Now, I hate to use the “mature student” card but I feel I simply can’t do this topic justice without drawing on some personal experience. After completing my Master’s degree, I decided it was time for a break from academia, try my hand at a “real job” and so I set out to find employment in big London town. It’s important to emphasise that my experiences may not apply to everyone, as one post-University life is totally different from another but, as I slogged through application after application for each job I began to realise one niggling regret: I wish I’d made more of the University’s networks.
If I could go back and do it again, I wouldn’t change a thing about my University experience. Not the all-nighters in the library, the haemorrhaging of student loan funds on Coffee Revolution baked goods or choosing to live at the top of steeper-than-steep Conduit Road for two years. The only thing I would definitely, 100% do differently is just allocate some more time to exploring the University’s resources in terms of academic and professional networking opportunities.
Having done some research for the purposes of this post, I’ve actually found that one of the biggest regrets past students have is not making the most the networks available to them. The University is massive, and I don’t just mean the Information Commons but in terms of international academic renown. So now, having the chance to go back and “have another go” with my doctoral studies, I was keen to get as involved as I possibly could in intercollegiate activities and build connections. In my case, it’s with the Sheffield Animals Research Centre, whose weekly seminars and workshops allow me to meet people from all walks of academic life; attending conferences with like-minded people from Leeds, Manchester and at Universities as far afield as Tasmania and New Zealand. I’ve met no end of people with similar interests who have not only remained in touch, but who have actually recommended invaluable resources that are now keystone inclusions in my studies.
At a time when students are taking on far greater financial burden to complete their studies, surely it can’t do any harm to engage with these networks, broaden horizons and use the opportunities that only a student status can offer. Whether it be in an academic or professional capacity, these networking opportunities can offer nurturing environments in which to develop connections that may, in the future, be very useful indeed. Students especially shouldn’t be put off by academic hierarchies, as academic staff are most likely there to satisfy their own interests too. Should people attending be external to the University or corporate representatives, it’s safe to say that the variables of light conversation or mingling were most definitely taken into their calculations before accepting the invitation to attend.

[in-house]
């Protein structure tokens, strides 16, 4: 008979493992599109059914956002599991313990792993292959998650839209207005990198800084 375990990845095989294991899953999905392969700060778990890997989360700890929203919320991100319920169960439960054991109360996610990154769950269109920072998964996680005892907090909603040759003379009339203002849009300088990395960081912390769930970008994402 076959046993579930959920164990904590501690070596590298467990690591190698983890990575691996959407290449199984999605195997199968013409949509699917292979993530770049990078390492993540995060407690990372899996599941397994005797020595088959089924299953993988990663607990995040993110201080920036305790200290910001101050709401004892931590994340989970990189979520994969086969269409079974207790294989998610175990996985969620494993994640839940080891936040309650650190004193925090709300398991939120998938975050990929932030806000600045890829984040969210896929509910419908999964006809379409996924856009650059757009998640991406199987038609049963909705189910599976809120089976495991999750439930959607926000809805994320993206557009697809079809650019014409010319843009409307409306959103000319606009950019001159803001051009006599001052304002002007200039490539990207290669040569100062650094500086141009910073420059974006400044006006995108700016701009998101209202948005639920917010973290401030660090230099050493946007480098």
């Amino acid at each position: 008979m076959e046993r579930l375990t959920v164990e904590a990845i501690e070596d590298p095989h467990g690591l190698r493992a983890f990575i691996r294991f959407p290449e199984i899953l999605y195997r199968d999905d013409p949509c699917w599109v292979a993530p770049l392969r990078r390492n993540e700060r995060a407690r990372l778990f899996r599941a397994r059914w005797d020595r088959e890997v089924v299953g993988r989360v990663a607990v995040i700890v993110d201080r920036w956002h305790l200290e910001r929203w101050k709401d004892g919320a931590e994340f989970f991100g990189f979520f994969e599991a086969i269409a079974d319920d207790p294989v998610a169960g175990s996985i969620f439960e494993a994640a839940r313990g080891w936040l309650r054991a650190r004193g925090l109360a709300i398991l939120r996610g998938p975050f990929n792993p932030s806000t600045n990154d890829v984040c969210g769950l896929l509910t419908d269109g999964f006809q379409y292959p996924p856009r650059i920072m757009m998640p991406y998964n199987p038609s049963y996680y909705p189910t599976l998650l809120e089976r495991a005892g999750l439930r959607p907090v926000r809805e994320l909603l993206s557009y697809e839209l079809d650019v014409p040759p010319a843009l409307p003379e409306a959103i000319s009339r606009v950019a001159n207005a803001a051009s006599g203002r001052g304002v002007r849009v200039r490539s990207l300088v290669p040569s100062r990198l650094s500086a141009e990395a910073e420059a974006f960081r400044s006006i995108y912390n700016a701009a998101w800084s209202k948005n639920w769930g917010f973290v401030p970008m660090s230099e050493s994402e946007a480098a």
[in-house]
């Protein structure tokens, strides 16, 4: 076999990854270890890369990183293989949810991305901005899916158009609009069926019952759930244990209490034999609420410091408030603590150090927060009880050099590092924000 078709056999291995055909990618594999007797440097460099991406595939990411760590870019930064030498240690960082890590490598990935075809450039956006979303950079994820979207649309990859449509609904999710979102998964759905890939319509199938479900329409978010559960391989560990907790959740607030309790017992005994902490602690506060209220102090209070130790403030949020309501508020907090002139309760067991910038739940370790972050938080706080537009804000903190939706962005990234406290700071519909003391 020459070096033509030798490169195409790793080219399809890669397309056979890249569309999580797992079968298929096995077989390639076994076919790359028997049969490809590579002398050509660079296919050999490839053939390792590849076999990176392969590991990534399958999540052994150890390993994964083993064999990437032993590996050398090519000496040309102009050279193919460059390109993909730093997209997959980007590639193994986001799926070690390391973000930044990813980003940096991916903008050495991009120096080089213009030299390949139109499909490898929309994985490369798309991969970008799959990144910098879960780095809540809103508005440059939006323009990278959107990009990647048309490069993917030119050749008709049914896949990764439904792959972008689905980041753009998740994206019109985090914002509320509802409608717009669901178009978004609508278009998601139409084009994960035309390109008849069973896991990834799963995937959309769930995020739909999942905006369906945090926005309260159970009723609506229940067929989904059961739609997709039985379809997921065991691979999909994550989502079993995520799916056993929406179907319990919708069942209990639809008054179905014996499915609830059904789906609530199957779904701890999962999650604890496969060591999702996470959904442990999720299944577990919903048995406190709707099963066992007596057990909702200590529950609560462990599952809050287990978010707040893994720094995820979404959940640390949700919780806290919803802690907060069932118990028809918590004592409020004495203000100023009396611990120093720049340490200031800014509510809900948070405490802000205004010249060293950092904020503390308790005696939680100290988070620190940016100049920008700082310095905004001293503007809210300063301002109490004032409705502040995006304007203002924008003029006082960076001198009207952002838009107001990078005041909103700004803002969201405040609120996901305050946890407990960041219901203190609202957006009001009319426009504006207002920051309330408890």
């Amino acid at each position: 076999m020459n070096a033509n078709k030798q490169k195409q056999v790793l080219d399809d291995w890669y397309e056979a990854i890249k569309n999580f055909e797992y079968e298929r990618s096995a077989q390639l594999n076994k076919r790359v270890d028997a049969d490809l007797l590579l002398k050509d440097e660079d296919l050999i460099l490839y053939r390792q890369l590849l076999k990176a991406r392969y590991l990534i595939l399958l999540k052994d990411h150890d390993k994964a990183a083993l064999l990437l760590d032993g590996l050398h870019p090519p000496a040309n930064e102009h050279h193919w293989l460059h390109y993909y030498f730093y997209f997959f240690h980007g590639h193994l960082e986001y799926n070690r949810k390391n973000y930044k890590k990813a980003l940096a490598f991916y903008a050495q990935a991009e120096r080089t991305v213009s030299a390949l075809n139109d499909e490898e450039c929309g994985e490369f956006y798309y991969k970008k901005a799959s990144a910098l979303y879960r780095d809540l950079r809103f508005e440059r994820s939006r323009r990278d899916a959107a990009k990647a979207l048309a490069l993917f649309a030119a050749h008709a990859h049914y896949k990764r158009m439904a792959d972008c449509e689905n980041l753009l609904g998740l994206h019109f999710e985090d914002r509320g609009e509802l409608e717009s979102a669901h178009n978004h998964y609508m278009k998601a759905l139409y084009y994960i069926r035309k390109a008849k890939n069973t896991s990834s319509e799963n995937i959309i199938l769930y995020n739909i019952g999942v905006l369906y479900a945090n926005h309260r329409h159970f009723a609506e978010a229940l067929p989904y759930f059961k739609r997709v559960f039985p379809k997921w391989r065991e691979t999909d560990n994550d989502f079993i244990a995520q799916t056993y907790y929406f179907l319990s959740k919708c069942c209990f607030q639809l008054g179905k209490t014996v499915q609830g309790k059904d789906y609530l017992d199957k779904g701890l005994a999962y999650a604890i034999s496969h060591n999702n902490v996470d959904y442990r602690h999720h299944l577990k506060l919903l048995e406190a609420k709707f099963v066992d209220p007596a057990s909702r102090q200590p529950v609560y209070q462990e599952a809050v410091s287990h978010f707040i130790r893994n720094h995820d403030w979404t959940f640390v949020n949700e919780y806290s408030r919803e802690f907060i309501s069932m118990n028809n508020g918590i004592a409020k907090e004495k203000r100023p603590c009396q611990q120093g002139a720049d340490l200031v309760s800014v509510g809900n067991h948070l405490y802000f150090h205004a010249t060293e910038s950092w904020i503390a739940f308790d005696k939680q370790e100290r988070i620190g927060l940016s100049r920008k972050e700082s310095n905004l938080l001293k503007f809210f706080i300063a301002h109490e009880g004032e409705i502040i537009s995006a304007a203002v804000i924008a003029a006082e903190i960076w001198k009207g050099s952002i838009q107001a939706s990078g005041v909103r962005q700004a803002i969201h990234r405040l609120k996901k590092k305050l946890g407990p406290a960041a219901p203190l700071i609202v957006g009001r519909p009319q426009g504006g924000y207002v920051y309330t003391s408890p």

These days, the term “networking” seems as synonymous with other corporate jargon such as “synergy” or the seemingly endless arsenal of acronyms. However, in the University environment, it doesn’t need to be as intimidating as all that. Simply chose an event either inside or outside your field that interests you, perhaps learn up a little about key speakers and themes of the event, and jump in! The University also has events specifically aimed at developing networking skills, experience of which is seen as more and more desirable by employers. Whatever event you choose to begin with, be prepared to establish a dialogue and be aware of your own body language but, more likely than not, you’ll find yourself making some useful relationships that are mutually beneficial. If there’s one thing I’ve learnt from networking, it’s that very rarely do you meet someone who isn’t willing to share their experiences or interests with you; even more so at Sheffield.
So, to borrow the slogan of a well-known sportswear company: just do it. It’s totally normal to feel slightly nervous when putting yourself in an environment where meeting new people is the order of the day. Like everything, it takes a little while to get used to. Whatever way you do it, don’t be intimidated and whether you keep in touch or even make new friends, you never know what it may lead to. When it comes time to leave University, the world suddenly gets much bigger and the contacts you make during this time may give you an invaluable place to start when looking for your next step. I guarantee, even if your first foray into networking results in one measly LinkedIn contact, it will only ever open doors to you – it will never, ever close any.